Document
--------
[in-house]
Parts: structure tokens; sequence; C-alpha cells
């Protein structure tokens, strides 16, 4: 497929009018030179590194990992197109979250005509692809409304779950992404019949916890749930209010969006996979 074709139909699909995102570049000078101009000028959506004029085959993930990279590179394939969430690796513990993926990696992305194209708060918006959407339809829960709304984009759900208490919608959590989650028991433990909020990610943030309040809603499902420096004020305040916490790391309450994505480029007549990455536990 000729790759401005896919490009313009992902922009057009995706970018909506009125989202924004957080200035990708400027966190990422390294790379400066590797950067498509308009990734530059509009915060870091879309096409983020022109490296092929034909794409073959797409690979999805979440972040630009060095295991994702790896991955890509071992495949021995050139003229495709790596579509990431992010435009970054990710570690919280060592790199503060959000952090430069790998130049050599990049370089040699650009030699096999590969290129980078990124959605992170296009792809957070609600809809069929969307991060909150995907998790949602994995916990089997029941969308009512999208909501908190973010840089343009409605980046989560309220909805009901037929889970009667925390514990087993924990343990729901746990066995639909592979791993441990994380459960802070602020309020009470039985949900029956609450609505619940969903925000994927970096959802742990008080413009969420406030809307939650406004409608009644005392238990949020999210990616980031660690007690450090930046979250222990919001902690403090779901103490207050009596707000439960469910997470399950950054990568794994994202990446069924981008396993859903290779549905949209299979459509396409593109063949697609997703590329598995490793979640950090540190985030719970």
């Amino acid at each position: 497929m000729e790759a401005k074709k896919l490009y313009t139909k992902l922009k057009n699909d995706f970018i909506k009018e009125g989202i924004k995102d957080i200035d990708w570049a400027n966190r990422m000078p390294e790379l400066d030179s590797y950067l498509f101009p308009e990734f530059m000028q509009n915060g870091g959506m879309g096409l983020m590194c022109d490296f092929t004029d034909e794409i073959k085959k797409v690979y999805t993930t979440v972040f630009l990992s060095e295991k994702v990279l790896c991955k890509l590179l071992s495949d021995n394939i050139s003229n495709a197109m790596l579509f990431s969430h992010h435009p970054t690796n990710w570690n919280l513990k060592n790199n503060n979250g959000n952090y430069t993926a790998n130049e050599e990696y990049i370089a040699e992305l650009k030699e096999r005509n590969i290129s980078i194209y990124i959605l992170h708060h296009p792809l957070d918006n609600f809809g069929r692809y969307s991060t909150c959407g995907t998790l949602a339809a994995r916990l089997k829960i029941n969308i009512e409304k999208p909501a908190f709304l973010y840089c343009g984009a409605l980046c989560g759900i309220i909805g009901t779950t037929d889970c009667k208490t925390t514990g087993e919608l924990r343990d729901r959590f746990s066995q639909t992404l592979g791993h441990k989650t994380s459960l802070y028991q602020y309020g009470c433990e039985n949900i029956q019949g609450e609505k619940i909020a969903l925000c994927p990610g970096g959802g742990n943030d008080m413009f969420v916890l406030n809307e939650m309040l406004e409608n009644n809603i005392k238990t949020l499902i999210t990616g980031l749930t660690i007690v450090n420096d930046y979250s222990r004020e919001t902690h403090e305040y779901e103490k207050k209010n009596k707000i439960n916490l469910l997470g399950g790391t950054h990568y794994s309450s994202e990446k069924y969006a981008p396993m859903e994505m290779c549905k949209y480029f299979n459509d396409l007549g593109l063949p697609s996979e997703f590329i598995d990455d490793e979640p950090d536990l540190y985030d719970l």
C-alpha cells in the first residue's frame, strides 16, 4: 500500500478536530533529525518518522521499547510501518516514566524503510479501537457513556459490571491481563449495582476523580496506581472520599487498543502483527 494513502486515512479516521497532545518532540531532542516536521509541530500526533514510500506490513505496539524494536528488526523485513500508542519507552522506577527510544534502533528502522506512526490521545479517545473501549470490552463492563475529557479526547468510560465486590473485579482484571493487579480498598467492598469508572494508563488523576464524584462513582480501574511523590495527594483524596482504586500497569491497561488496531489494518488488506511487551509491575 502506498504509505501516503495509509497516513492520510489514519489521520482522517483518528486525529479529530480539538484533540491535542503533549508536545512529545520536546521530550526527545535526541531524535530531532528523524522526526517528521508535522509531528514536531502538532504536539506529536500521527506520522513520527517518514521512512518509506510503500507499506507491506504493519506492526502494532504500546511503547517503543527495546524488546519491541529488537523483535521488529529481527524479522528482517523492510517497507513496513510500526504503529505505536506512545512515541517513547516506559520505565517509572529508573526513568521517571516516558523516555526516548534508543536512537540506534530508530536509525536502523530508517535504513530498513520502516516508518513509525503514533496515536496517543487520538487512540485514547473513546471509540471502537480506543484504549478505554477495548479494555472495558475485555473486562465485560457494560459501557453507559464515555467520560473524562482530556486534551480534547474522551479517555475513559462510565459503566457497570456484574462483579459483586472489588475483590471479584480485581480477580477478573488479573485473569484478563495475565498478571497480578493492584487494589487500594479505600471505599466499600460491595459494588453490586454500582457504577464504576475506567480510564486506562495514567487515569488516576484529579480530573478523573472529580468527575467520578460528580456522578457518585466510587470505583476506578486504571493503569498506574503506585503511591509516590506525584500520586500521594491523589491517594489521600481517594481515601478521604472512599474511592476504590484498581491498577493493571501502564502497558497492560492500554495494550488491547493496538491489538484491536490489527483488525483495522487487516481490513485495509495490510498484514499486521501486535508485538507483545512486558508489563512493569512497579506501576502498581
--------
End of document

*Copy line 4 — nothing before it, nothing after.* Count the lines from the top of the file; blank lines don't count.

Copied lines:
């Amino acid at each position: 497929m000729e790759a401005k074709k896919l490009y313009t139909k992902l922009k057009n699909d995706f970018i909506k009018e009125g989202i924004k995102d957080i200035d990708w570049a400027n966190r990422m000078p390294e790379l400066d030179s590797y950067l498509f101009p308009e990734f530059m000028q509009n915060g870091g959506m879309g096409l983020m590194c022109d490296f092929t004029d034909e794409i073959k085959k797409v690979y999805t993930t979440v972040f630009l990992s060095e295991k994702v990279l790896c991955k890509l590179l071992s495949d021995n394939i050139s003229n495709a197109m790596l579509f990431s969430h992010h435009p970054t690796n990710w570690n919280l513990k060592n790199n503060n979250g959000n952090y430069t993926a790998n130049e050599e990696y990049i370089a040699e992305l650009k030699e096999r005509n590969i290129s980078i194209y990124i959605l992170h708060h296009p792809l957070d918006n609600f809809g069929r692809y969307s991060t909150c959407g995907t998790l949602a339809a994995r916990l089997k829960i029941n969308i009512e409304k999208p909501a908190f709304l973010y840089c343009g984009a409605l980046c989560g759900i309220i909805g009901t779950t037929d889970c009667k208490t925390t514990g087993e919608l924990r343990d729901r959590f746990s066995q639909t992404l592979g791993h441990k989650t994380s459960l802070y028991q602020y309020g009470c433990e039985n949900i029956q019949g609450e609505k619940i909020a969903l925000c994927p990610g970096g959802g742990n943030d008080m413009f969420v916890l406030n809307e939650m309040l406004e409608n009644n809603i005392k238990t949020l499902i999210t990616g980031l749930t660690i007690v450090n420096d930046y979250s222990r004020e919001t902690h403090e305040y779901e103490k207050k209010n009596k707000i439960n916490l469910l997470g399950g790391t950054h990568y794994s309450s994202e990446k069924y969006a981008p396993m859903e994505m290779c549905k949209y480029f299979n459509d396409l007549g593109l063949p697609s996979e997703f590329i598995d990455d490793e979640p950090d536990l540190y985030d719970l």